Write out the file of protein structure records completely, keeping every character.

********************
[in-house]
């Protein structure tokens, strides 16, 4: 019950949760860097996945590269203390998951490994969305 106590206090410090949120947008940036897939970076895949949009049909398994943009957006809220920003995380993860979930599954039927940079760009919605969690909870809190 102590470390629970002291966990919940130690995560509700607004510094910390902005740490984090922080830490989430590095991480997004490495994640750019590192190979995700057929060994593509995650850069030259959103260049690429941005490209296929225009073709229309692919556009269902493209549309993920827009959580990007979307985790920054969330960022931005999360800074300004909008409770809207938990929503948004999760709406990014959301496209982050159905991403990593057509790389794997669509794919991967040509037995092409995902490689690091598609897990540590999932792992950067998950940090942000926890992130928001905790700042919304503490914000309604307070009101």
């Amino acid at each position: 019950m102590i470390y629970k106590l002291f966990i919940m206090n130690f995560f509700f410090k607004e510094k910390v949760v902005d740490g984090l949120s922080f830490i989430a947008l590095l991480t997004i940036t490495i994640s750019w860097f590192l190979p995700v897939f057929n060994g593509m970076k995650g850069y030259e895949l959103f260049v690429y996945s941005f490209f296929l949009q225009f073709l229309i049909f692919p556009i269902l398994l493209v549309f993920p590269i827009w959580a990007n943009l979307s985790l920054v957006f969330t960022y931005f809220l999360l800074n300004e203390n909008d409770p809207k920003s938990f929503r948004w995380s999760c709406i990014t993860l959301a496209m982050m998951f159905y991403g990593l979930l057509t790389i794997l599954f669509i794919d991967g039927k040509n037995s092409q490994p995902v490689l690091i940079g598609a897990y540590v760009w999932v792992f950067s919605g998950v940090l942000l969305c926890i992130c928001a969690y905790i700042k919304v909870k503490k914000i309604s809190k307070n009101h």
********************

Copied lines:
[in-house]
């Protein structure tokens, strides 16, 4: 019950949760860097996945590269203390998951490994969305 106590206090410090949120947008940036897939970076895949949009049909398994943009957006809220920003995380993860979930599954039927940079760009919605969690909870809190 102590470390629970002291966990919940130690995560509700607004510094910390902005740490984090922080830490989430590095991480997004490495994640750019590192190979995700057929060994593509995650850069030259959103260049690429941005490209296929225009073709229309692919556009269902493209549309993920827009959580990007979307985790920054969330960022931005999360800074300004909008409770809207938990929503948004999760709406990014959301496209982050159905991403990593057509790389794997669509794919991967040509037995092409995902490689690091598609897990540590999932792992950067998950940090942000926890992130928001905790700042919304503490914000309604307070009101």
């Amino acid at each position: 019950m102590i470390y629970k106590l002291f966990i919940m206090n130690f995560f509700f410090k607004e510094k910390v949760v902005d740490g984090l949120s922080f830490i989430a947008l590095l991480t997004i940036t490495i994640s750019w860097f590192l190979p995700v897939f057929n060994g593509m970076k995650g850069y030259e895949l959103f260049v690429y996945s941005f490209f296929l949009q225009f073709l229309i049909f692919p556009i269902l398994l493209v549309f993920p590269i827009w959580a990007n943009l979307s985790l920054v957006f969330t960022y931005f809220l999360l800074n300004e203390n909008d409770p809207k920003s938990f929503r948004w995380s999760c709406i990014t993860l959301a496209m982050m998951f159905y991403g990593l979930l057509t790389i794997l599954f669509i794919d991967g039927k040509n037995s092409q490994p995902v490689l690091i940079g598609a897990y540590v760009w999932v792992f950067s919605g998950v940090l942000l969305c926890i992130c928001a969690y905790i700042k919304v909870k503490k914000i309604s809190k307070n009101h």